Our friends on the left have been almost gleeful this Gun Appreciation Day aggregating shootings at gun shows which, they feel, proves that all this 2nd amendment stuff is a pile of dangerous horse puckey.
According to them, five people were shot at gun shows. Which sounds bad. Gun fire breaking out a gun shows? That sounds nothing like the sort of calm, responsible gun ownership 2nd amendment advocates talk about. The problem, of course, is that if we look at the reality of what happened it wasn’t nearly so serious.
At the gun show in North Carolina, for instance, three people were sprayed with bird shot when a shotgun accidentally went off:
A man identified as Gary Lynn Wilson, 36, of Wilmington, brought the 12-gauge shotgun to the show at the North Carolina State Fairgrounds and was attempting to remove it from its case when the weapon went off shortly after 1 p.m., police said.
Linwood Hester, 50, of Durham, was struck in the left hand by birdshot, according to Joel Keith, police chief with the state Department of Agriculture. The birdshot also struck a woman identified as Janet Hoover, 54, of Benson, and Jake Alderman, a retired sheriff’s deputy from Wake Forest who was working at the event.
At the gun show in Indiana, a man accidentally shoot his friend with his handgun after leaving the gun show, and in Ohio the shooting was also accidental:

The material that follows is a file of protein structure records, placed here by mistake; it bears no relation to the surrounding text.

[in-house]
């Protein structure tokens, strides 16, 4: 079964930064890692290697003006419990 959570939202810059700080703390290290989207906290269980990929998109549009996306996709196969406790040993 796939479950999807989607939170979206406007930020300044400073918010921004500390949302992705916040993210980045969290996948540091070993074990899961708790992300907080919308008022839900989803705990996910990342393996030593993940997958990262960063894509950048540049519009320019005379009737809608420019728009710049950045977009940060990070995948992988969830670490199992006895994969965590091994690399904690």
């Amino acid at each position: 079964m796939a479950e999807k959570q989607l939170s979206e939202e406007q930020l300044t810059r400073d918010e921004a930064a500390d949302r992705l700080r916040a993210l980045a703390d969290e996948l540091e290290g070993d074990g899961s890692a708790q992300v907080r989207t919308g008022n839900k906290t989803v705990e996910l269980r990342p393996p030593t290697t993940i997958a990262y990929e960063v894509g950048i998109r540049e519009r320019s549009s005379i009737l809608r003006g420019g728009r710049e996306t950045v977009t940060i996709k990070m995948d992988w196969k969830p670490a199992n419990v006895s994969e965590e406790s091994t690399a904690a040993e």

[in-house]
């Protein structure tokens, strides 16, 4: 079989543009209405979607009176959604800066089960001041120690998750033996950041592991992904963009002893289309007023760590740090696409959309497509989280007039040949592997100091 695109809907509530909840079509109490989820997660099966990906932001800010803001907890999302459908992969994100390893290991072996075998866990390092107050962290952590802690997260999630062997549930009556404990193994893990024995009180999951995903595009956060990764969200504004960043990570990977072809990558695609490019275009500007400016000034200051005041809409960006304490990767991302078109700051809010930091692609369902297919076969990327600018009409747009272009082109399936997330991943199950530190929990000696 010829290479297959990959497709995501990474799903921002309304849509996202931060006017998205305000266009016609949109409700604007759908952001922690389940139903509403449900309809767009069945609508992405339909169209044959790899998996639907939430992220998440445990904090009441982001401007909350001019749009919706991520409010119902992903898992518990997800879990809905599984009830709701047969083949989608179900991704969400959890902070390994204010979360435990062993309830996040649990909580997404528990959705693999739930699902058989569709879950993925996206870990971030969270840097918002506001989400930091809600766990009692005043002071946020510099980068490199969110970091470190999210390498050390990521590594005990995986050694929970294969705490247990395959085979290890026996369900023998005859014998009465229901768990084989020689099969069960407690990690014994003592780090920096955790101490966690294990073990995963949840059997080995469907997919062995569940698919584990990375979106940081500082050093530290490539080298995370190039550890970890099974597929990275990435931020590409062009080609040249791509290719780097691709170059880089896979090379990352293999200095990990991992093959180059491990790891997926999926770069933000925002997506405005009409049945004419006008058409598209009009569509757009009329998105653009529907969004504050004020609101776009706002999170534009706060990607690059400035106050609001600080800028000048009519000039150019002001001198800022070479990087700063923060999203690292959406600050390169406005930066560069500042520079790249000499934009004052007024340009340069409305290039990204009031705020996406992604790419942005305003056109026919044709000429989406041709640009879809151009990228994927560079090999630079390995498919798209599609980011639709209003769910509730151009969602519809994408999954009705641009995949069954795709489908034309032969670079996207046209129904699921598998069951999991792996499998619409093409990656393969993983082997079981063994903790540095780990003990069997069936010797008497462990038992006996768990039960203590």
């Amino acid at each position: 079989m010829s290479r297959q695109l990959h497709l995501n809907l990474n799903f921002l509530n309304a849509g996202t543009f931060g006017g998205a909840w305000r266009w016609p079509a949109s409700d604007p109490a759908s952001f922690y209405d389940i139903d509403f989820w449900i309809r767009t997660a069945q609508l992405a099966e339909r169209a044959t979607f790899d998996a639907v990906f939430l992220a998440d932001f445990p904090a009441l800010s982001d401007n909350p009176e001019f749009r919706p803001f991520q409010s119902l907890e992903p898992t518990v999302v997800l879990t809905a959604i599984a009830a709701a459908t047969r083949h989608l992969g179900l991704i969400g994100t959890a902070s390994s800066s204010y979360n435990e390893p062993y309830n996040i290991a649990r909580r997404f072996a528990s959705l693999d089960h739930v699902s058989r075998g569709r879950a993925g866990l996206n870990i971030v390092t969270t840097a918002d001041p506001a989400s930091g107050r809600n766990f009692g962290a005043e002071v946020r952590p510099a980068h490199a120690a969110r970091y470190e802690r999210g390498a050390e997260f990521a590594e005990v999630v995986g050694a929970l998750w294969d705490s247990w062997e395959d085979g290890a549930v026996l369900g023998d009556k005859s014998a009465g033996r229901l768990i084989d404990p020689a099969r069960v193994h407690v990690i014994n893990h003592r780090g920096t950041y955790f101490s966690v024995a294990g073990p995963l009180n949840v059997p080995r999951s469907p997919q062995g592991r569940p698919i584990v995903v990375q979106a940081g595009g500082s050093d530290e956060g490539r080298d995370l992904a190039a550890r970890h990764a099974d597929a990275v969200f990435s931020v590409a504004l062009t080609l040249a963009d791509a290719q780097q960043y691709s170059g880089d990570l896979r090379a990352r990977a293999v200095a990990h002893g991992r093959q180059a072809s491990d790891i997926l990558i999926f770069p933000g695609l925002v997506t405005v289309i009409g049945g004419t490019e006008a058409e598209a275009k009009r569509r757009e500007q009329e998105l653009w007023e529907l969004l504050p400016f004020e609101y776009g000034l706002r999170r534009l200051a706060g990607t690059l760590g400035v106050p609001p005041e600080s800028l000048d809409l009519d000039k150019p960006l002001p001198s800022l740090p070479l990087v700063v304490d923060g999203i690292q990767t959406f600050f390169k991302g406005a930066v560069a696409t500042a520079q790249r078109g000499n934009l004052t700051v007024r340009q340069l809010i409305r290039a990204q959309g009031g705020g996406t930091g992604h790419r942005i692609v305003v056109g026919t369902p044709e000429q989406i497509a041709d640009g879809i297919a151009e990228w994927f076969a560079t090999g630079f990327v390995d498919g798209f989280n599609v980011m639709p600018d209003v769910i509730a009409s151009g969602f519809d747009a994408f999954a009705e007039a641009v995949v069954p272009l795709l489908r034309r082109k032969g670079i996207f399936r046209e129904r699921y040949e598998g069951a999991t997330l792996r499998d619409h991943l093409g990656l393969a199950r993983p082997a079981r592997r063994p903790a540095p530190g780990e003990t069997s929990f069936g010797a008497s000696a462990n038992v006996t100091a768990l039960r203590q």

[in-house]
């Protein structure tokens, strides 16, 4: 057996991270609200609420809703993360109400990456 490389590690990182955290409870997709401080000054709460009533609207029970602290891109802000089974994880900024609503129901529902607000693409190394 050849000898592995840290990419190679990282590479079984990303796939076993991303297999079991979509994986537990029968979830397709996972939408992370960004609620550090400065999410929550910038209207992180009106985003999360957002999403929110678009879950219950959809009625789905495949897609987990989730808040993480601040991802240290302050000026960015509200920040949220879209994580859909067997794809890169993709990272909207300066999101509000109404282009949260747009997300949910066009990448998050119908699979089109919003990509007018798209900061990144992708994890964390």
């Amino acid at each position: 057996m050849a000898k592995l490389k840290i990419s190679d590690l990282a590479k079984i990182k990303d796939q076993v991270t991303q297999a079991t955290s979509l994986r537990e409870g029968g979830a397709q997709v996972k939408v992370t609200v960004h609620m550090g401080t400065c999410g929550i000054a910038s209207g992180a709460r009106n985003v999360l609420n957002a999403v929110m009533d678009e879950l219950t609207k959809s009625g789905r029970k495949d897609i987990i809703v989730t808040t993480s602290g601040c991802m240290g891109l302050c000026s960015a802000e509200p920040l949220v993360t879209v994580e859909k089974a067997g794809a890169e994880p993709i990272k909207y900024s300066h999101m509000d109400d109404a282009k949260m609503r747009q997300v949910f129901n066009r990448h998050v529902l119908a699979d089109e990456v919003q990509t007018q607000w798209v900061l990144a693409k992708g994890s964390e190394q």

And in Ohio, a gun dealer in Medina was checking out a semi-automatic handgun he had bought when he accidentally pulled the trigger, injuring his friend, police said. The gun’s magazine had been removed from the firearm, but one round remained in the chamber, police said.
Now, to be sure, accidental shootings are no laughing matter. But let’s keep these things in context. While accidental shootings do result in about 600 deaths annually, that’s far fewer than the number of people who die from car accidents (about 42,000), poisoning (39,000), falls (25,000), fires (2,700), choking (2,500) and drowning (2,000).
Americans own 50% of all the guns on the face of the earth. That we, despite that, have only 600 or so deaths a year due to accidental shootings is remarkable.